Foreign Minister Mohammad Javad Zarif said her death was a cause for grief for all Iranians.

“A light was turned off today. It breaks my heart… gone far too soon,” US-Iranian scientist Firouz Naderi posted on Instagram.

He added in a subsequent post: “A genius? Yes. But also a daughter, a mother and a wife.”

Prof Mirzakhani and her husband, Czech scientist Jan Vondrak, had one daughter.

Some social media users criticised Iranian officials for not using recent images of Prof Mirzakhani which showed her uncovered hair. Iranian women must cover their hair in line with a strict interpretation of Islamic law on modesty.

Iranian official media and politicians used older pictures in their social media tributes, which show her hair covered.

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Iranian Speaker Ali Larijani – using an older image of Prof Mirzakhani – said on Instagram that her loss “caused great regret”

Stanford University President Marc Tessier-Lavigne described Prof Mirzakhani as “a brilliant mathematical theorist and also a humble person who accepted honours only with the hope that it might encourage others to follow her path”.

“Maryam is gone far too soon but her impact will live on for the thousands of women she inspired to pursue math and science,” he said.

“Her contributions as both a scholar and a role model are significant and enduring and she will be dearly missed here at Stanford and around the world.”

Born in 1977, Prof Mirzakhani was brought up in post-revolutionary Iran and won two gold medals in the International Mathematical Olympiad as a teenager.

She earned a PhD at Harvard University in 2004, and later worked at Princeton before securing a professorship at Stanford in 2008.

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Her receipt of the Fields Medal three years ago ended a long wait for women in the mathematics community for the prize, first established in 1936.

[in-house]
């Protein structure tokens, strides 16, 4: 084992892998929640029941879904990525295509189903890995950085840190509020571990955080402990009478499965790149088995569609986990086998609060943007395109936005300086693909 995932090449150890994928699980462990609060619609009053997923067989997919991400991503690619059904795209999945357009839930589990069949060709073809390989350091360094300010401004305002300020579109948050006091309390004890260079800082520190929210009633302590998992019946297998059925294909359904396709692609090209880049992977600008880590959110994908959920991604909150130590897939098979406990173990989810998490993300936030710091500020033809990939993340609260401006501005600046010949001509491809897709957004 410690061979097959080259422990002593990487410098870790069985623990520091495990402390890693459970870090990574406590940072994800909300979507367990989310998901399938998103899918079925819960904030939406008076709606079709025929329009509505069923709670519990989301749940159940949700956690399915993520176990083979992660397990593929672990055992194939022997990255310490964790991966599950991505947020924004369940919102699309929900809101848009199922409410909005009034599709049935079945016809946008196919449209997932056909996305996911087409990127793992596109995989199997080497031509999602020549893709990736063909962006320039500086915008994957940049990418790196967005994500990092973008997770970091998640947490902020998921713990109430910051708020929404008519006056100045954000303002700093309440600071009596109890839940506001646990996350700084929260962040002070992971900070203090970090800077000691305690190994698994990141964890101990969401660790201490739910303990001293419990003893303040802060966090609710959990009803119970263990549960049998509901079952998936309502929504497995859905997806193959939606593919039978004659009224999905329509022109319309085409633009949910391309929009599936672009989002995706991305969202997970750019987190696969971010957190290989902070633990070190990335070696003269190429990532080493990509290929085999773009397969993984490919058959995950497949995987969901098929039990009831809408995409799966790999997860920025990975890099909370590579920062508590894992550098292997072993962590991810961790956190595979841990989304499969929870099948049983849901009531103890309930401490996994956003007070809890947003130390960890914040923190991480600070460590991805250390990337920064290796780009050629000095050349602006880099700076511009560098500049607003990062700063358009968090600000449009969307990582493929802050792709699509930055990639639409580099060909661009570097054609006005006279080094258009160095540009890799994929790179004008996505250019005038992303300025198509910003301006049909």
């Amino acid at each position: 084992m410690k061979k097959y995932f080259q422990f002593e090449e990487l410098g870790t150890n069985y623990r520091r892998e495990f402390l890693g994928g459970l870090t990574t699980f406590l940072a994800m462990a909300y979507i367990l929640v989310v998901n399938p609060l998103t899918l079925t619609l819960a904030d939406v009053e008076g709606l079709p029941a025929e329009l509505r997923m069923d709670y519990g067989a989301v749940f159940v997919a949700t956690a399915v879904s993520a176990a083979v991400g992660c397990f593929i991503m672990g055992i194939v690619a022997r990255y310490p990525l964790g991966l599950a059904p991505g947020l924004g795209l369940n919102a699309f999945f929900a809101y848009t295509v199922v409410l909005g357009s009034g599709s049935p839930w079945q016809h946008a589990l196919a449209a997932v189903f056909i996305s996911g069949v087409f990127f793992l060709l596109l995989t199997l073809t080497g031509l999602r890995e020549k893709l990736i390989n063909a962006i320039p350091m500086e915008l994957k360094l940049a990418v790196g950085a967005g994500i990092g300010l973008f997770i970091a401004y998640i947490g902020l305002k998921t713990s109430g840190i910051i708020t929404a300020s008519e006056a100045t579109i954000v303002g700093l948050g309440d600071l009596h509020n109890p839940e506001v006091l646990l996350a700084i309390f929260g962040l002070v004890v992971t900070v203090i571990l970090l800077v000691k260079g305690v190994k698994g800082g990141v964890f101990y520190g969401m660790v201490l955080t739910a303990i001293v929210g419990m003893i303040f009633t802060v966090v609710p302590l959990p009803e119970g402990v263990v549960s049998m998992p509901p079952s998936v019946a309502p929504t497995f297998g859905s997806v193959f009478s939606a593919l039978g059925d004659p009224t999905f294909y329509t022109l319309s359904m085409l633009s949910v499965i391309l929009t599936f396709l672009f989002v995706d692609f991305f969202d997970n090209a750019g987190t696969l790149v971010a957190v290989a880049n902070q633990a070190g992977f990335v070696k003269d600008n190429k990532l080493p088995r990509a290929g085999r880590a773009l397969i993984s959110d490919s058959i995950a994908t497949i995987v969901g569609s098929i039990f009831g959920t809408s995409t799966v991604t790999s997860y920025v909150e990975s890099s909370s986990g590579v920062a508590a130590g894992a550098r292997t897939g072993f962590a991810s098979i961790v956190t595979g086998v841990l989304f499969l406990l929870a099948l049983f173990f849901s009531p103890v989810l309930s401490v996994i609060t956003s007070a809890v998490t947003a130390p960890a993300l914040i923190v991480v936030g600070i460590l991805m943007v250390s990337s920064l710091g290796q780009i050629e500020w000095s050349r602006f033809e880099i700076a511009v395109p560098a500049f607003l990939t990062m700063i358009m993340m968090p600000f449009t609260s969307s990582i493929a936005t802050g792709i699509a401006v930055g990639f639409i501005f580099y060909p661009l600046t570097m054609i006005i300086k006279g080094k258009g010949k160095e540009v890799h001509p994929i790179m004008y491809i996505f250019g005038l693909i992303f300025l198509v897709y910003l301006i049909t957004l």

Prof Mirzakhani was also the first Iranian to receive it.

The citation said she had made “striking and highly original contributions to geometry and dynamical systems” and that her most recent work constituted “a major advance”.

Prof Dame Frances Kirwan, a member of the medal selection committee from the University of Oxford, said at the time: “I hope that this award will inspire lots more girls and young women, in this country and around the world, to believe in their own abilities and aim to be the Fields Medallists of the future.”

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A mission to the Pacific plastic patch

Media captionMission to the plastic patch: On board with Capt Charles Moore and his team

A mariner who has spent years travelling “hundreds of thousands of nautical miles” to measure the impact of plastic waste in the ocean has estimated that a “raft” of plastic debris spanning more than 965,000 square miles (2.5m sq km) is concentrated in a region of the South Pacific.

Capt Charles Moore has just returned from a sampling expedition around Easter Island and Robinson Crusoe Island.

He was part of the team which discovered the first ocean “garbage patch” in the North Pacific gyre in 1997 and has now turned his attention to the South Pacific.

Although plastic is known to occur in the Southern Hemisphere gyres, very few scientists have visited the region to collect samples.

Oceanographer Dr Erik van Sebille, from Utrecht University, says the work of Capt Moore and his colleagues will help fill “a massive knowledge gap” in our understanding of ocean plastics.

“Any data we can get our hands on is good data at this point,” he told BBC News.

Capt Moore explained that the space occupied by sub-tropical gyres – areas of the ocean surrounded by circulating ocean currents – is approximately the same size as the entire land mass of the Earth, but they are now being “populated by our trash”.